ABC News’ Teddy Davis and Ferdous Al-Faruque report:
Citing the need to focus on state business, Republican Gov. Sarah Palin has been a no-show at multiple high-profile events outside of Alaska this year. But now that her state’s 90-day legislative session is drawing to a close on Sunday, John McCain’s former running mate is drawing flak for plans to attend anti-abortion and Down syndrome events in Indiana later this week.
"It looks to us that once again she is putting her national political ambitions ahead of the needs of Alaskans and the responsibilities of her job as our governor," Alaska Democratic Party chair Patti Higgins told reporters at a Monday press conference in Anchorage.
"With the economy in a recession, Alaska’s unemployment rate is at 9 percent. There is a lot of unfinished business in Juneau . . . so where is Sarah Palin? She’s going to be half way across the country."
The latest round of criticism, which was publicized to national reporters by the Democratic National Committee, was prompted by Palin’s plans to travel to the Hossier State for a Thursday dinner sponsored by Vanderburgh County Right to Life as well as a Friday breakfast sponsored by SMILE, a non-profit organization for people with family members who have Down syndrome.
Palin is reacting to criticism of her trip by emphasizing that she will only be away for roughly 36 hours.
"I’ll be gone for one day. I already have been on record with lawmakers on this," said Palin at a Friday press conference in Juneau. "I told lawmakers, you know what, ‘Please, don’t make me feel that I have to ask your permission, lawmakers, to leave the capital city."
Democrats are not the only ones criticizing Palin for leaving the state in the dwindling days of the legislative session.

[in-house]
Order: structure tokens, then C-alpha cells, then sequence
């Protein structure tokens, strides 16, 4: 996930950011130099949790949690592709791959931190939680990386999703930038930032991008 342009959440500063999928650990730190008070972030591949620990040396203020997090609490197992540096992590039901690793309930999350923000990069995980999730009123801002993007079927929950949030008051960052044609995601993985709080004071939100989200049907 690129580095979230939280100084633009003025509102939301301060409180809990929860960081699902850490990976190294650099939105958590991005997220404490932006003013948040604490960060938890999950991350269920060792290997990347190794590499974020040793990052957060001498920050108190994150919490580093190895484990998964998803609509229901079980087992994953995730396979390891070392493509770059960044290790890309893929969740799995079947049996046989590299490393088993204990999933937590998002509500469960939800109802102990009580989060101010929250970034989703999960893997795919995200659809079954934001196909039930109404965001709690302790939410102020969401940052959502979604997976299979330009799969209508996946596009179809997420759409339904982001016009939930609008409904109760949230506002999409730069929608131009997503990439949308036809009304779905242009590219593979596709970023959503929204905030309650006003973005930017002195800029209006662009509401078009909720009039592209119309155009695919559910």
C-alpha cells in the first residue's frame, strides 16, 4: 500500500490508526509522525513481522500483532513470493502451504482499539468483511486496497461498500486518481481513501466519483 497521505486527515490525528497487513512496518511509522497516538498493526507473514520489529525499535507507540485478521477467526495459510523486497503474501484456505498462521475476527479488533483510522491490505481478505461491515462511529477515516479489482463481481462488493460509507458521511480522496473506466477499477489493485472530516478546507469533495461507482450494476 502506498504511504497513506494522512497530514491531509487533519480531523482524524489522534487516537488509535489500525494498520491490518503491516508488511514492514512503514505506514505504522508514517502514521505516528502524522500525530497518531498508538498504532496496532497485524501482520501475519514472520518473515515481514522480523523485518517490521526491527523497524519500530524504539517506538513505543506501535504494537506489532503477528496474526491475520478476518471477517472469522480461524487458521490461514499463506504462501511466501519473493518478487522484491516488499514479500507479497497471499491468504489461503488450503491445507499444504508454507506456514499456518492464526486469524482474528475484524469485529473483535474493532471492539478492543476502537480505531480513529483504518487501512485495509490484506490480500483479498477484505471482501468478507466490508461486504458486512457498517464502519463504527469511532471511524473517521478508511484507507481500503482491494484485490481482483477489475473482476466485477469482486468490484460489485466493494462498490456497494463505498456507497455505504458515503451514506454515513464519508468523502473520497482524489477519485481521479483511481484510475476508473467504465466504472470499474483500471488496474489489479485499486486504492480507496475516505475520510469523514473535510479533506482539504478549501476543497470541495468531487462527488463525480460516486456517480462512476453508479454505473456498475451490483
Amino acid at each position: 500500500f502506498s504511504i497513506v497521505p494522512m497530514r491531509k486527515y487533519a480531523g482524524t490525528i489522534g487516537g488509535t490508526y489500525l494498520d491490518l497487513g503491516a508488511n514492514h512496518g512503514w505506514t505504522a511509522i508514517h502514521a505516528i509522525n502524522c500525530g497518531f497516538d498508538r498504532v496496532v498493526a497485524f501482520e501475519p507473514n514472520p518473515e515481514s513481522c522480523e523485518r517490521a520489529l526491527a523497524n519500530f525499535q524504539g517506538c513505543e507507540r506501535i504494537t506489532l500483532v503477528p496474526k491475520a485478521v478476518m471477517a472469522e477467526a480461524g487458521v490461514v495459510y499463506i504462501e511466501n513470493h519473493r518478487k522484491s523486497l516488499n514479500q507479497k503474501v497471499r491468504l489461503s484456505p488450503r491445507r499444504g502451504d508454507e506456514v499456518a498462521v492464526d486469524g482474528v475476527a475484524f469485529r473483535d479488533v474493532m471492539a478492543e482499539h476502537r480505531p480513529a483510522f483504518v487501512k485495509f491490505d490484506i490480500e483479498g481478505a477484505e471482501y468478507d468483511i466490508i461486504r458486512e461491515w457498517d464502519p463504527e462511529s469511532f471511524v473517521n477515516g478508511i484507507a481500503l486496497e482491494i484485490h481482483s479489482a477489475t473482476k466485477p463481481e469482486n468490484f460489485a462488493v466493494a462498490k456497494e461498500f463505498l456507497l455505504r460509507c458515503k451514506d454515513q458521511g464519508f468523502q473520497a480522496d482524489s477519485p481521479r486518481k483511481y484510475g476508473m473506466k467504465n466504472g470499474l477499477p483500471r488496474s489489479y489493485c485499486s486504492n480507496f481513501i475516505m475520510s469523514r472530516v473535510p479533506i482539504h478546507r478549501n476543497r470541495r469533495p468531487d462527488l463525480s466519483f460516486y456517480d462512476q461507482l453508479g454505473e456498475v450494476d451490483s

"We’re a small state. When you get down to the last days of the legislative session it’s a little bit like the last two minutes of a basketball game," said state Rep. Jay Ramras, a Republican lawmaker who has clashed with Palin. "You want to have your best players there."
When asked by ABC News why Palin could not fulfill her duties remotely, Ramras said, "Being present is 90 percent of the game. There’s nothing like having the person in the room."
Beyond this week’s trip to Indiana, Palin’s only other 2009 trip outside of Alaska was in late January when she traveled to Washington, D.C., to join President Barack Obama at the exclusive Alfalfa Club dinner.
During that same trip, she also met with her Washington, D.C., staff, attended a luncheon at the Center for Strategic International Studies, and had dinner at the home of McCain finance chairman Fred Malek.
Her list of skipped events in Washington, D.C., this year includes the winter meeting of the National Governors Association as well as the annual Conservative Political Action Conference. The NGA meeting and CPAC are two mainstays of the political calendar which were attended by fellow Republican governors eyeing a 2012 run for president.
According to Palin, on-going state legislative business also prevented her from committing to a June 8 Republican Party fundraiser in Washington, D.C.
Palin’s chief of staff issued a statement saying the attacks over the Indiana trip were "nothing more than a politically charged shot in the dark."
"We did not anticipate that the governor’s political opponents would want their hands held in the final hours of the session," said Palin chief of staff Mike Nizich.